Do you dislike your home country? And why?

A2A. No, I do not.

You know sometimes, when you're sleeping, you might roll over or something and end up with your arm pinned underneath you at a weird angle? And then you end up laying on it for a few hours and when you wake up it's immobilized to the point where you can't move it?

And then, when you try, you can't? And you just know it's going to hurt like a bitch to get all the blood flowing through it again?

That is how I feel about the US right now. The future is not going to be fun. And it's not going to feel good. In fact, it's going to be jaw-clenchingly teeth-suckingly eye-wincingly painful.

But I don't dislike my damn arm.

...I may want to beat it against the wall to get the sense knocked back into it, though.

For many immigrant born children, a sense of shame may arise from the assumption that they do not truly belong to their native country, despite speaking the language and originating from there. They become stuck in a middle ground where neither country is the concrete home for them, though most of them are more fond of their new countries. However, most native-born citizens, however discontent they may be, never dislike their home country, for it is where they had grown up and shared all of their reminiscent memories. However, don't feel guilty if you hate your country. It is natural to be frustrated.

I like my country, though I dislike many things within its borders, much of its history and politics but then I can say the same about all countries. I know this country better and have more knowledge of what exactly I dislike, though no country is perfect. This country though provides more opportunity and freedom to succeed or achieve for most than any other I know, even though many who know only this country do not believe so. Those who are from here that do not believe so have likely never been anywhere else and those not from here only know what the media tells them.

Yes and no. There's a lot I like about it, but there's also a lot I don't like about it. Countries are large, complex things with lots of aspects to them. It's basically inevitable that they're gonna be a pretty mixed bag, quality-wise. There's certainly an awful lot that could do for a change, though.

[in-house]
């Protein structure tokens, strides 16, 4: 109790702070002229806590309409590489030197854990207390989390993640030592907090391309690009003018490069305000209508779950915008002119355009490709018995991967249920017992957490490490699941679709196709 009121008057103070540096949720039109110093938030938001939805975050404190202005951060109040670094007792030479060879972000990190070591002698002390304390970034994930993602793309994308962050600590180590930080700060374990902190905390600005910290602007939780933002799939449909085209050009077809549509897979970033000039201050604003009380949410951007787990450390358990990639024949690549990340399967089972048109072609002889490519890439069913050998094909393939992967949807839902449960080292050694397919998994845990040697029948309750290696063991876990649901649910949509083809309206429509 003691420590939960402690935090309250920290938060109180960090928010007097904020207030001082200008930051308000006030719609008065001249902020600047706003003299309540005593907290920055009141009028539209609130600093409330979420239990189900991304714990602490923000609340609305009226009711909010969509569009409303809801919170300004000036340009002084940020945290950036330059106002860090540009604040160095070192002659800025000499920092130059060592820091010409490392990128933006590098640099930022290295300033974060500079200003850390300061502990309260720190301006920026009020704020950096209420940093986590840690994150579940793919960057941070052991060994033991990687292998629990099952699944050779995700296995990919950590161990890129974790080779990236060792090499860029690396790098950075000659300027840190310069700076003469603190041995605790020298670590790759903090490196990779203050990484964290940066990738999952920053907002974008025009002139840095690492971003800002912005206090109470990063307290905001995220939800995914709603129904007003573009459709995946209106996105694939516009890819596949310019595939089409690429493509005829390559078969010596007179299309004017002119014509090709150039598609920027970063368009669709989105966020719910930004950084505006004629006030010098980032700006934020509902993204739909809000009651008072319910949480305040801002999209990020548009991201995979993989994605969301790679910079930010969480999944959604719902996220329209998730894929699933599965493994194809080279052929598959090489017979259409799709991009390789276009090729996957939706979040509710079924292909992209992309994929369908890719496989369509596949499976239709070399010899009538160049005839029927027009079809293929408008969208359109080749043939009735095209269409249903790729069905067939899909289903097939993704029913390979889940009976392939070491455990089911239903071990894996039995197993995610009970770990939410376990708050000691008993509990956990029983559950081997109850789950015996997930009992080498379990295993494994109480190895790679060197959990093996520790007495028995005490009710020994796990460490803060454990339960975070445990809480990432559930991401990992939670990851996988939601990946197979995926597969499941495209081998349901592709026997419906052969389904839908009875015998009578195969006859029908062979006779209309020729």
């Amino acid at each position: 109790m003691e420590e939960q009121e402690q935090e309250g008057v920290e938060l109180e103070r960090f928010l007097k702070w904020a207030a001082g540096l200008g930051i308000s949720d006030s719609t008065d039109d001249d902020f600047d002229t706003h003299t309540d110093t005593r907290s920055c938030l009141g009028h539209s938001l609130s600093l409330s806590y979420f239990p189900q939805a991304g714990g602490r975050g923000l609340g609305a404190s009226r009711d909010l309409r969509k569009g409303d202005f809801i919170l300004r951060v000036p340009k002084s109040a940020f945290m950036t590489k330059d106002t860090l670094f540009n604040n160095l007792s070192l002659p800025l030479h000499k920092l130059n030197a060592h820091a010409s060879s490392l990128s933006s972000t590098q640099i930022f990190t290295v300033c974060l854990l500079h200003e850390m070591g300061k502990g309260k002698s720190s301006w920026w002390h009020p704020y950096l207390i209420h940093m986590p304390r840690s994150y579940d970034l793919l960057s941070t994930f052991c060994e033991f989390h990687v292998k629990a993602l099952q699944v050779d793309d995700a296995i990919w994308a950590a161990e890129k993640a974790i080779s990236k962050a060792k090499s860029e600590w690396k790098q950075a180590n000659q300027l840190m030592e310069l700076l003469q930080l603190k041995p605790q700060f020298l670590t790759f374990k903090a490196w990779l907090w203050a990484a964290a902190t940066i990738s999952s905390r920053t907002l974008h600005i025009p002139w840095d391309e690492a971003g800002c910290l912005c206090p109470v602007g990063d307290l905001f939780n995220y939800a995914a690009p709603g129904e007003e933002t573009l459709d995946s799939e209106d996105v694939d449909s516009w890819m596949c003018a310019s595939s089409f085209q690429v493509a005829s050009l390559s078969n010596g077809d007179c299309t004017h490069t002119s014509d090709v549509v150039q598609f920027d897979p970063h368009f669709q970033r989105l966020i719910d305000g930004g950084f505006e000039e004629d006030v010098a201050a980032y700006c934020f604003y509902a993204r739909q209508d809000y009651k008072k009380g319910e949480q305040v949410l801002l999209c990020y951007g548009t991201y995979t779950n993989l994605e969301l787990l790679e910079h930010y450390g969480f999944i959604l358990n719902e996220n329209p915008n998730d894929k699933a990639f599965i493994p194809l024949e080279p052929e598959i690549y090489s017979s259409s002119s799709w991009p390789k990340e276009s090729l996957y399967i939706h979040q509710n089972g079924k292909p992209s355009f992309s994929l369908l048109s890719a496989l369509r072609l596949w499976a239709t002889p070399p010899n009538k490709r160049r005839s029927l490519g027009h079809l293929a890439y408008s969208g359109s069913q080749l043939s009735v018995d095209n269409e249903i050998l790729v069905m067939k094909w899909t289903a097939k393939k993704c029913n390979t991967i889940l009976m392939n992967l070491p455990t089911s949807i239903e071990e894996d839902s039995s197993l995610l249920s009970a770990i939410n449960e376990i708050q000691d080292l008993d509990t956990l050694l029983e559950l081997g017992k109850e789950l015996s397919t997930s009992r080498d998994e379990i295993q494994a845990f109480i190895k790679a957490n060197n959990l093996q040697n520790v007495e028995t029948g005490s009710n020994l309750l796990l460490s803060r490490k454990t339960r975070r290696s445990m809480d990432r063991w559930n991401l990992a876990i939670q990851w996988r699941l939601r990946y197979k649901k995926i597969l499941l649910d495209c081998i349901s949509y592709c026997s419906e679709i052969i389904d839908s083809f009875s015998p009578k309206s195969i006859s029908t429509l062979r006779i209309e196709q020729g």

What are traversable wormholes?

A traversable wormhole is an extreme warping of spacetime that creates a "funnel" through which matter could pass. Think going in the top of a tornado and coming out the bottom. I could also define it as an extreme hypothetical thought experiment that is mathematically possible, but physically prohibitive. The energy required is too great.

What should a visitor not do in Caracas, Venezuela?

Answer: Stay longer than necessary. Seriously, if you need to come, stay only the absolute minimum of time that is necessary. There is a reason why most of the embassies do not allow their diplomats to take their Families with them. There is a reason why people drive armoured cars. There is a reason why people use bodyguards.

Which country is better to live in, Austria or England/Scotland?

Austria, not just because they understand how bins/trash-cans work (Try find an empty packet of KP crisps on the ground in Vienna, or Salzburg!), but because they can drive properly (Like Germans and Scandinavians, they only drive in the fast lane while overtaking, hence, no